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Snowboarder Su Yiming Makes History With Controversial Silver Medal

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The 17-year-old Su Yiming won a silver medal with a score of 88.70 in the men’s slopestyle finals at Genting Snow Park in Zhangjiakou, Hebei province, on Monday. The teen’s finish saw him sandwiched between Canadian Olympic veterans Max Parrot and Mark McMorris, who finished with gold and bronze, respectively.

But the final standings were not without controversy: BBC commentator Ed Leigh noted a critical mistake in Parrot’s gold-medal-winning run that the judges missed.

In Parrot’s second run, scoring 90.96, he grabbed his body instead of his board during a frontside 1440 in the fourth section of the course.

“The judges have put execution at such a premium that something like that should have cost him two or three points. So the gold has gone wrong there,” said Leigh, according to the BBC. “I spoke to one of the judges and he said they are distraught, and they have been excellent up to this point. But this is a big one, a really big one.”

Su, however, was all smiles and excitement as he stood on the podium alongside his longtime idols.

“This means a lot to me. One of the special things in my life, for sure. The Olympic Games in my home country,” he said of the victory.

He added that “I saw family, friends, everyone supported me, and I shared the podium with my idol, Mark McMorris. He’s been my idol since I started snowboarding.”

McMorris, meanwhile, had nothing but kind words for his fellow champion.

“He’s grown into a strong, strong snowboarder, and I’m just proud of him to do so well today in his home country,” said McMorris, now a bronze medalist at three straight Winter Olympics, in a press conference after the contest.

“He’s a true snowboarder. He loves it as much as anyone, and seeing him as a young kid to now, it’s been pretty special,” he added.

Su, standing a few feet away, appeared over the moon as his peers heaped praise on his performance. And as if the victory wasn’t exciting enough, the day was special for another reason, too.

“It’s my mum’s birthday, and I think I’m going to call my mum first, you know. This silver is for her,” Su told Olympics.com.

From child actor to snowboarding prodigy to Olympic medalist, Su shows no sign of slowing down.

Securing his first sponsorship with Burton at the age of 7, according to the official Olympics website, Su became the first Chinese rider to land a backside triple cork 1620 mute in March 2020 and the first Chinese snowboarder to land a Cab 1800 in January of 2021.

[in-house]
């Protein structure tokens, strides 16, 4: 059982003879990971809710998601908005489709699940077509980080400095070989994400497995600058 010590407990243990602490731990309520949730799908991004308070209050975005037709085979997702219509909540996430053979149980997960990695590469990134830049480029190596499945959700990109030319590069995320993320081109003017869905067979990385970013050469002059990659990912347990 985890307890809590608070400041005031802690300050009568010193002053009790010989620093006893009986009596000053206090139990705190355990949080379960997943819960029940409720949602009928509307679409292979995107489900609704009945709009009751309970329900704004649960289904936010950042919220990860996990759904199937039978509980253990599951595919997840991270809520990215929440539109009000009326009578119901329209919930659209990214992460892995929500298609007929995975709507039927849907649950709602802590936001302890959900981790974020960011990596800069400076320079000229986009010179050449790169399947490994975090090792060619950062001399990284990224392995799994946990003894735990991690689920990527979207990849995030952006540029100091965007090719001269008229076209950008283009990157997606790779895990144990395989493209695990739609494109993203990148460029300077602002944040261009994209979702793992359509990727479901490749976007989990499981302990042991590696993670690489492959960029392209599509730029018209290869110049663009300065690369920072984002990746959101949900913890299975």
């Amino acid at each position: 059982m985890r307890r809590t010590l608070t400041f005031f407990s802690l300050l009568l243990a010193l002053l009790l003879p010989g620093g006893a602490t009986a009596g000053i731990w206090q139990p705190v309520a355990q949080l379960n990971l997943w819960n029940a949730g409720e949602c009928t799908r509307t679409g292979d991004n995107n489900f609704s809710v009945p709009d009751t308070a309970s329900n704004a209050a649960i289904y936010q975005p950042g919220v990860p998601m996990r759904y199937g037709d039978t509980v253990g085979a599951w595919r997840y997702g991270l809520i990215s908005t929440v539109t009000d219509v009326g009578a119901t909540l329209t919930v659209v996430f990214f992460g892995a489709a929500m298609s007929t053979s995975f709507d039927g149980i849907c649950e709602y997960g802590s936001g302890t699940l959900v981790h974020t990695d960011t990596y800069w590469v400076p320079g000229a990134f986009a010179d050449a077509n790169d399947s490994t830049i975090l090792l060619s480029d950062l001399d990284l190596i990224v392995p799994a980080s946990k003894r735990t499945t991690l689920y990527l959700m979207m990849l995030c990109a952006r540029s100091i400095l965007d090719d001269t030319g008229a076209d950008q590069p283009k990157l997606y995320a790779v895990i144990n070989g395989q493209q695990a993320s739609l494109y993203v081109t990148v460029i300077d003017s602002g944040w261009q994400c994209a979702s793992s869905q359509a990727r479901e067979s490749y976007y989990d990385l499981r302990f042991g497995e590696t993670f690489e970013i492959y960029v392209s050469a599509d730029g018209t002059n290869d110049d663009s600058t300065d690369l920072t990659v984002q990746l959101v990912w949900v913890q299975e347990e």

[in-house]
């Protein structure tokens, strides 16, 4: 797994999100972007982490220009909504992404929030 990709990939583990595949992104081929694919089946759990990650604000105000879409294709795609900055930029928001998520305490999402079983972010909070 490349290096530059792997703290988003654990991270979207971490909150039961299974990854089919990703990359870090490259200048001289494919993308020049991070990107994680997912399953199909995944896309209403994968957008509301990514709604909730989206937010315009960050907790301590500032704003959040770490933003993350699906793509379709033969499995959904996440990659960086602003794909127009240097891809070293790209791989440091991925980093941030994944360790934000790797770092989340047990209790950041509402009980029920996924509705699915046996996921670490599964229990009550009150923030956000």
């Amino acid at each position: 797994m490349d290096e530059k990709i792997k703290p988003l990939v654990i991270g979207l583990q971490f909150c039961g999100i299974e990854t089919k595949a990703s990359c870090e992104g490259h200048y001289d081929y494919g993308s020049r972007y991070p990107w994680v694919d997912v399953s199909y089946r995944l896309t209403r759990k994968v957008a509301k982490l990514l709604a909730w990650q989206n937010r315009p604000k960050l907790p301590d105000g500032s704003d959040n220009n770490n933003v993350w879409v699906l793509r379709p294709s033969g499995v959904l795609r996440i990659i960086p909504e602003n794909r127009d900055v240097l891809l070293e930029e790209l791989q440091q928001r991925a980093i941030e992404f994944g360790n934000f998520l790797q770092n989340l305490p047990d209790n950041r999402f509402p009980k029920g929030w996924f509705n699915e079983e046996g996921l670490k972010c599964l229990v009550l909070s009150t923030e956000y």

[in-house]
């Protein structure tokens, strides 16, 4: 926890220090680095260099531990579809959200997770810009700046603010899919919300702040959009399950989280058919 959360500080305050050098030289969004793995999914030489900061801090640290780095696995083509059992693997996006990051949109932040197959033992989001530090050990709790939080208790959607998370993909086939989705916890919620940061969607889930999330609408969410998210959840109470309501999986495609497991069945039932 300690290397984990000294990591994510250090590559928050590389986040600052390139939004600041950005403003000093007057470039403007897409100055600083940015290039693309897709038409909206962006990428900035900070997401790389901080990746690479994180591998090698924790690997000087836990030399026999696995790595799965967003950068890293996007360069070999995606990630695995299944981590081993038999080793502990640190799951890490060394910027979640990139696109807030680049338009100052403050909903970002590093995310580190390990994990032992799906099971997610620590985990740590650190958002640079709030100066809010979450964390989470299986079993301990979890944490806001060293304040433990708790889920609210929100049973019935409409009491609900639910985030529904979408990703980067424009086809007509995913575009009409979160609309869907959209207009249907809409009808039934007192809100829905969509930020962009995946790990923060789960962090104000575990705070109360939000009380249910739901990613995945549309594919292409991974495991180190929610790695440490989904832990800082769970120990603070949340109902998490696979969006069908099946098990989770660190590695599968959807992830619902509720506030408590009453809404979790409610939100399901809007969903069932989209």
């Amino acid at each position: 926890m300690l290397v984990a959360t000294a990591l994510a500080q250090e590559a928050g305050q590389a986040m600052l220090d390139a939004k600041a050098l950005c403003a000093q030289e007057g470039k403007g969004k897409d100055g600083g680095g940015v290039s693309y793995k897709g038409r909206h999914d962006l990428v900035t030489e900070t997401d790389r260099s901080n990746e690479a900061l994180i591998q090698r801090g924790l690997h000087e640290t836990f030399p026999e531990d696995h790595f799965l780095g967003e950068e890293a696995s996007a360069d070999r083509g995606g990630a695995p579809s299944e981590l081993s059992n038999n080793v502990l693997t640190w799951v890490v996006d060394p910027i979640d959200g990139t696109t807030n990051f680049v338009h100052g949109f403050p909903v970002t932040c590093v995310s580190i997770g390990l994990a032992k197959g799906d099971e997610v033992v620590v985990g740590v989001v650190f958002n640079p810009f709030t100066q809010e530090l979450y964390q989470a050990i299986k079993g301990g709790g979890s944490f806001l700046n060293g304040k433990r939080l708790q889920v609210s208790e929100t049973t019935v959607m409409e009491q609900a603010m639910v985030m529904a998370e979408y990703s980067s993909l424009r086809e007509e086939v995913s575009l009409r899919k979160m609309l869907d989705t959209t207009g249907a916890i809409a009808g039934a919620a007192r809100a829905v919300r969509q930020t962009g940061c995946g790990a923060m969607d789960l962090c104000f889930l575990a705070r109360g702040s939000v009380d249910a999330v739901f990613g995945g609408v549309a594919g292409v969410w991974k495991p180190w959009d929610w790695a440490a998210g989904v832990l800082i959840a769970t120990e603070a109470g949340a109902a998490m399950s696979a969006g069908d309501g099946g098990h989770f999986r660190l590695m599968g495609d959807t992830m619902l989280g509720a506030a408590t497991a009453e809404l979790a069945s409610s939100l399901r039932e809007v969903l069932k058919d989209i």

Guinness World Records recognized him as the first snowboarder ever to land a backside 1980 Indy Crail during training in Stubai, Austria, in October 2021.

Two months later, he earned China its first medal at the International Ski Federation (FIS) Ski and Snowboard World Cup, where he was the first rider ever to land two 1,800-degree rotations in different directions at a FIS event. 

Su is one of the youngest athletes on China’s Winter Olympic team this year. At 17 years old, he is the same age as the youngest competitors ever to win a medal in an Olympic snowboard event — Americans Chloe Kim and Red Gerard.

The Olympics aren’t over yet for Su: He is set to compete in the snowboarding big air event, with qualification runs starting on February 14 — just four days before his 18th birthday.

This article was updated at 5:45 PM on February 9, 2022, to clarify that Genting Snow Park in Zhangjiakou is in Hebei province, not Henan as previously stated.

Cover photo via Instagram

Jesse Pottinger
    Jesse is a Vancouver-based journalist who spent four back-to-back summers living in Guangzhou and working with That’s magazines. He currently serves as a remotely-based junior editor with RADII. Jesse has spent considerable time traveling around China over the past half-decade and has something of a passion for dumplings. You can follow his adventures on Instagram at @messy_jesse.
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